[  3.6362,       --,   9.7370],
[      --,   2.9715,  -0.1606],
[      --,       --,   3.3154],
[  3.7489,  -0.0817,  -0.3159]
],
[
[-10.4363,   4.0115,       --],
[ -0.6105,   4.2993,  -0.7551],
[      --,       --,       --],
[      --,       --,   0.0252],
[ -1.3458,       --,       --]
]
]
)
[ -3.5697,  -8.1847,   3.6362,   9.7370,   2.9715,  -0.1606,   3.3154,   3.7489,  -0.0817,  -0.3159,   8.0847,   7.2663,   4.7614,  -0.1326,   0.7159,  -8.0863,   6.0987,   1.4388,   1.4861,   0.4542, -10.4363,   4.0115,  -0.6105,   4.2993,  -0.7551,   0.0252,  -1.3458,   2.8867,  10.2686,   1.7118,   2.3257,   3.9612,  -3.8898,   9.8560]
)


torch.manual_seed(22)
# Sum needs custom autograd, since the mask of the input should be maintained
data = torch.randn(2, 2, 3).mul(5).float()
mask = torch.randint(2, (2, 2, 3), dtype=torch.bool)
print(m)
s = torch.sum(m)
print("s: ", s)
s.backward()

# sum needs to return a scalar MaskedTensor because the input might be fully masked
data = torch.randn(2, 2, 3).mul(5).float()
mask = torch.zeros(2, 2, 3, dtype=torch.bool)
print("\n", m)
s = torch.sum(m)
print("s: ", s)
s.backward()

masked_tensor(
[
[
[      --,       --,  -0.5084],
[  6.7935, -15.3725,       --]
],
[
[      --,   1.2078,       --],
[  6.5820,       --,  -1.6679]
]
]
)
[
[
[      --,       --,   1.0000],
[  1.0000,   1.0000,       --]
],
[
[      --,   1.0000,       --],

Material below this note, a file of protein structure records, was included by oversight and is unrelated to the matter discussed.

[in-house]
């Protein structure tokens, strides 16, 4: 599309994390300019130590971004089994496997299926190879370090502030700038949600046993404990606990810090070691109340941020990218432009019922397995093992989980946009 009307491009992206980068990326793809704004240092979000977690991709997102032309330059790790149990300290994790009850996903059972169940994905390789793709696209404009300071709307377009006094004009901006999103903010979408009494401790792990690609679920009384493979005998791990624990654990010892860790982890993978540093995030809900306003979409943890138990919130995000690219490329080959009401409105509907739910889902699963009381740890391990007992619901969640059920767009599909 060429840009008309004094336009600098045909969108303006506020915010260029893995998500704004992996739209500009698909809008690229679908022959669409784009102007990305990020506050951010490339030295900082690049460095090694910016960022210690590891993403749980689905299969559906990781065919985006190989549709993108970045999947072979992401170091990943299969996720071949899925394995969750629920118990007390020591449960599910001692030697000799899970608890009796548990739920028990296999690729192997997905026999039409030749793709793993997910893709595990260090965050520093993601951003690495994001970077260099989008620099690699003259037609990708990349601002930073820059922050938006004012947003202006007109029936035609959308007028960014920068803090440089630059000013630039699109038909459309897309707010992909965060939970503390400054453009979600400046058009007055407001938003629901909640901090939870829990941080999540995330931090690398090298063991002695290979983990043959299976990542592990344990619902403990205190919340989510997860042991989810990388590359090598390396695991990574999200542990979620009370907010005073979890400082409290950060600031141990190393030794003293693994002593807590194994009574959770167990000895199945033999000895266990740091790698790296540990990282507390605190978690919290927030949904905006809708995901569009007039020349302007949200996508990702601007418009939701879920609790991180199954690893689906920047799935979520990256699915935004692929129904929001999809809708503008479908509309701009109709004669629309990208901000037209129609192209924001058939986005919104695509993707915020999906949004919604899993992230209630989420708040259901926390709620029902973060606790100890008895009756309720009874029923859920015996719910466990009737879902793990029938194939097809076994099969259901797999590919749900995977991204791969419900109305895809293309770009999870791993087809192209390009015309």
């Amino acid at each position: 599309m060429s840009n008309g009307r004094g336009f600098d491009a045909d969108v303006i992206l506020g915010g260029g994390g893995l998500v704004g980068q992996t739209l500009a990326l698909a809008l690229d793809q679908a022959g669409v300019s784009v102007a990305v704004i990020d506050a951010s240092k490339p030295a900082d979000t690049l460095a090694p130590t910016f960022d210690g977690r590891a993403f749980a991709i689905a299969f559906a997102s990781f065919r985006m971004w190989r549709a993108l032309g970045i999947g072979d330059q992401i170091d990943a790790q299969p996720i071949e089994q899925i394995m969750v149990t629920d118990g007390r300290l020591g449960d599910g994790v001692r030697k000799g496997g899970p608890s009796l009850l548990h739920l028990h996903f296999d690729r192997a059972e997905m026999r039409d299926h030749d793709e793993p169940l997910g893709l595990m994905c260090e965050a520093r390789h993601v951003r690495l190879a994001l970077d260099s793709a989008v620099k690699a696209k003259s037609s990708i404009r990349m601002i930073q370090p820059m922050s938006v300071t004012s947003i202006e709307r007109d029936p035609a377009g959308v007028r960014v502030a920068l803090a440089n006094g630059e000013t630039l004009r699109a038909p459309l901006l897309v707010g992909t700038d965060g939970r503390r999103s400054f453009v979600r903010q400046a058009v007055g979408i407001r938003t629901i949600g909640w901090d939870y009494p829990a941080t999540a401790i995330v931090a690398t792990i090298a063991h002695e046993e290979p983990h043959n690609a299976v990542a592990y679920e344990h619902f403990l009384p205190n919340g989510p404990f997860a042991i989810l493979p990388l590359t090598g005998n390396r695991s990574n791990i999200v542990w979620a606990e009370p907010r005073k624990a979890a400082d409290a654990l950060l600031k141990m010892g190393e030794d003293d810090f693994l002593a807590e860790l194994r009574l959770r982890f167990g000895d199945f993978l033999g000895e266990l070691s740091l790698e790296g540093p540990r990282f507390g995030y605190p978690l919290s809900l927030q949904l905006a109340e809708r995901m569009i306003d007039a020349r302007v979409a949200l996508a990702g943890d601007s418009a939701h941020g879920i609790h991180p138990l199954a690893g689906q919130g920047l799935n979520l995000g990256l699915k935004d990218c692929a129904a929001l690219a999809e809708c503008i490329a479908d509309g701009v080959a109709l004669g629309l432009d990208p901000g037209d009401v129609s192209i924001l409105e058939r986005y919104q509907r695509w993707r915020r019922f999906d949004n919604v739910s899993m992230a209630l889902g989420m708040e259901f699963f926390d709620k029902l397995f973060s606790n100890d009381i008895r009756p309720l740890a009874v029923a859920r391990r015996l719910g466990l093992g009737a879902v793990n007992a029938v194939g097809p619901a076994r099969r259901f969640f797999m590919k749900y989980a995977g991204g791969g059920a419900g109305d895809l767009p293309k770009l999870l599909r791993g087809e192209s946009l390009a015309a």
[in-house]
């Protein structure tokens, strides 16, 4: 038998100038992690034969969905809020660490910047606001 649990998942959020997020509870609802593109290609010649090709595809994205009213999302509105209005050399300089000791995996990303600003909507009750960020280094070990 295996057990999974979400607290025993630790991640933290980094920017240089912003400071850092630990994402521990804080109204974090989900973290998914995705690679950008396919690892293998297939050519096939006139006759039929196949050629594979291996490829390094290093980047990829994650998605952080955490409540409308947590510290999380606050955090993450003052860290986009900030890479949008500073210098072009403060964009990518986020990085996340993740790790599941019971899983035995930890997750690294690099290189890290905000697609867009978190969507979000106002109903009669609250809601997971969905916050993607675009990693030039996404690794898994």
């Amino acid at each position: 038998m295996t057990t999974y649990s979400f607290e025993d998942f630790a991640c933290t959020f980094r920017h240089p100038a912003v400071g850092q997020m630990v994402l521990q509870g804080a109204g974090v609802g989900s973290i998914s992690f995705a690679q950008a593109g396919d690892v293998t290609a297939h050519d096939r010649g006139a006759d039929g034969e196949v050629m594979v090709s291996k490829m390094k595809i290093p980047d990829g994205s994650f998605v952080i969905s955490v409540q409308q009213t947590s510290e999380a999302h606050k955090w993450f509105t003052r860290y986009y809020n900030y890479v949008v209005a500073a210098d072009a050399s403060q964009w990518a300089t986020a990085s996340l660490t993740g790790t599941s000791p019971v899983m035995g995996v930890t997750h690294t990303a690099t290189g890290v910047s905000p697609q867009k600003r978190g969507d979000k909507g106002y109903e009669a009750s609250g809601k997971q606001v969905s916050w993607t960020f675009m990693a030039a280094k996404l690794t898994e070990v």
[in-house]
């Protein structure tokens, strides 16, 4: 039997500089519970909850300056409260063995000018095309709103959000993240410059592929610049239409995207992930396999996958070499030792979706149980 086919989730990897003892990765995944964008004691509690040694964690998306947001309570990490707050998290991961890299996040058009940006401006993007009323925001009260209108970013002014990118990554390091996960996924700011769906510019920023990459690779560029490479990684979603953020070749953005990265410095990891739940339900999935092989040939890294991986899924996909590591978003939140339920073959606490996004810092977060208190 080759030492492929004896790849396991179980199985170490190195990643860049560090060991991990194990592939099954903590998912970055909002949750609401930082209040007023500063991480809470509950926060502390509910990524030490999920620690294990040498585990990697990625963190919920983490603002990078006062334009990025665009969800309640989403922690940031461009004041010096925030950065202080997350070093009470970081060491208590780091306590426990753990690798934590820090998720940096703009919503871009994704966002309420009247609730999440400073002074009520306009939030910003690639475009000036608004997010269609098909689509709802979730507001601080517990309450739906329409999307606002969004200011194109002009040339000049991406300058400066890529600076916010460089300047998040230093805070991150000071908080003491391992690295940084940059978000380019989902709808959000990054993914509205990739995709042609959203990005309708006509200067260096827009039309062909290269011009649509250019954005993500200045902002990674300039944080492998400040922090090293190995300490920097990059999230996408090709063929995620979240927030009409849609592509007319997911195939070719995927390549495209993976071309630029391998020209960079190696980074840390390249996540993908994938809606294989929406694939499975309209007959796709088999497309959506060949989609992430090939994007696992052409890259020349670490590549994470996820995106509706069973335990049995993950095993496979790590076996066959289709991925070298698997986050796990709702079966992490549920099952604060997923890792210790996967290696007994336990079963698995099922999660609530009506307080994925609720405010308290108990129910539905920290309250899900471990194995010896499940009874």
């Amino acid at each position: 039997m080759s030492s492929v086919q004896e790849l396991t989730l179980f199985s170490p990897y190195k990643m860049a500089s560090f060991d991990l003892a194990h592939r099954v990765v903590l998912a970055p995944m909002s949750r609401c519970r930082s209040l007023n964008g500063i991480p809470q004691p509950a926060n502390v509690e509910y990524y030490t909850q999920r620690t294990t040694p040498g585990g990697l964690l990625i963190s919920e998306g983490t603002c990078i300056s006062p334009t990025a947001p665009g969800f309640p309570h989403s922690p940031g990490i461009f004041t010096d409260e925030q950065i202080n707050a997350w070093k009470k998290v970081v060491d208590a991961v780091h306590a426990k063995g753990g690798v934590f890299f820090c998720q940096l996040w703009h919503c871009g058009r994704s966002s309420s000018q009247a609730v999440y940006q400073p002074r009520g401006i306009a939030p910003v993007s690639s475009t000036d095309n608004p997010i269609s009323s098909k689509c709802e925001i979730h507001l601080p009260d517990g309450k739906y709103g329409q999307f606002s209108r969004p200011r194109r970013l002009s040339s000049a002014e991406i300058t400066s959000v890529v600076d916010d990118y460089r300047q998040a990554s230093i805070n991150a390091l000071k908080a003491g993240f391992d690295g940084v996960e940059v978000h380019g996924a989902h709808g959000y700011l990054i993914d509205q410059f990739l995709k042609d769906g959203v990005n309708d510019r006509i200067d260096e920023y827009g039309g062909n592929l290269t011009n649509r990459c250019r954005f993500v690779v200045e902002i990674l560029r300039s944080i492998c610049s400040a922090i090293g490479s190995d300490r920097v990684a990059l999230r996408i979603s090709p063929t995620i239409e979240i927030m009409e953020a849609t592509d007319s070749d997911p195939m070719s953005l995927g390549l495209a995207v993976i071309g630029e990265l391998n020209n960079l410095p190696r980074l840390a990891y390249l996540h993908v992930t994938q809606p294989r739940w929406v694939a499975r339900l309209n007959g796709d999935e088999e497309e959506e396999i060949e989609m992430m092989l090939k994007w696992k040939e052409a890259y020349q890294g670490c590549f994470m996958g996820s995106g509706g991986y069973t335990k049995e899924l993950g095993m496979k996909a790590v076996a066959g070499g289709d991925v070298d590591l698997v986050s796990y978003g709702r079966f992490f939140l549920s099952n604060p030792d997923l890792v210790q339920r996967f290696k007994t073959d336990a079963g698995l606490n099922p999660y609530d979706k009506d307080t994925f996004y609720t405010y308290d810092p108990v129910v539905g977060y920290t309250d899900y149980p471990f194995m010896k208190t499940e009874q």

[  1.0000,       --,   1.0000]
]
]
)

[
[
[      --,       --,       --],
[      --,       --,       --]
],
[
[      --,       --,       --],
[      --,       --,       --]
]
]
)
[
[
[      --,       --,       --],
[      --,       --,       --]
],
[
[      --,       --,       --],
[      --,       --,       --]
]
]
)

# Grad of multiplication of MaskedTensor and Tensor
print("x:\n", x)
print("y:\n", y)
# In general a MaskedTensor is considered a generalization of Tensor's shape.
# The mask is a more complex, higher dimensional shape and thus the Tensor
# broadcasts to it. I'd love to find a more rigorous definition of this.
z = x * y
print("x * y:\n", z)
z.sum().backward()

x:
[  3.0000,       --]
)
y:
x * y:
[  6.0000,       --]
)

[  2.0000,       --]
)
[  3.0000,       --]
)


### A note on is_contiguous

# is_contiguous doesn't work
t = torch.arange(4).reshape(1, 2, 2).float()
t = t.clone()
mt = mt.view(mt.size())
mt = mt.transpose(0, 1)
print(mt.is_contiguous(), mt.size(), mt.stride())
mt = mt.view(mt.size())
print(mt.is_contiguous(), mt.size(), mt.stride())
mt = mt.contiguous()
print(mt.is_contiguous(), mt.size(), mt.stride())

True torch.Size([2, 1, 2]) (2, 2, 1)
True torch.Size([2, 1, 2]) (2, 4, 1)
True torch.Size([2, 1, 2]) (2, 2, 1)
True torch.Size([2, 1, 2]) (2, 2, 1)

# Because .contiguous doesn't work we need to modify view to use reshape instead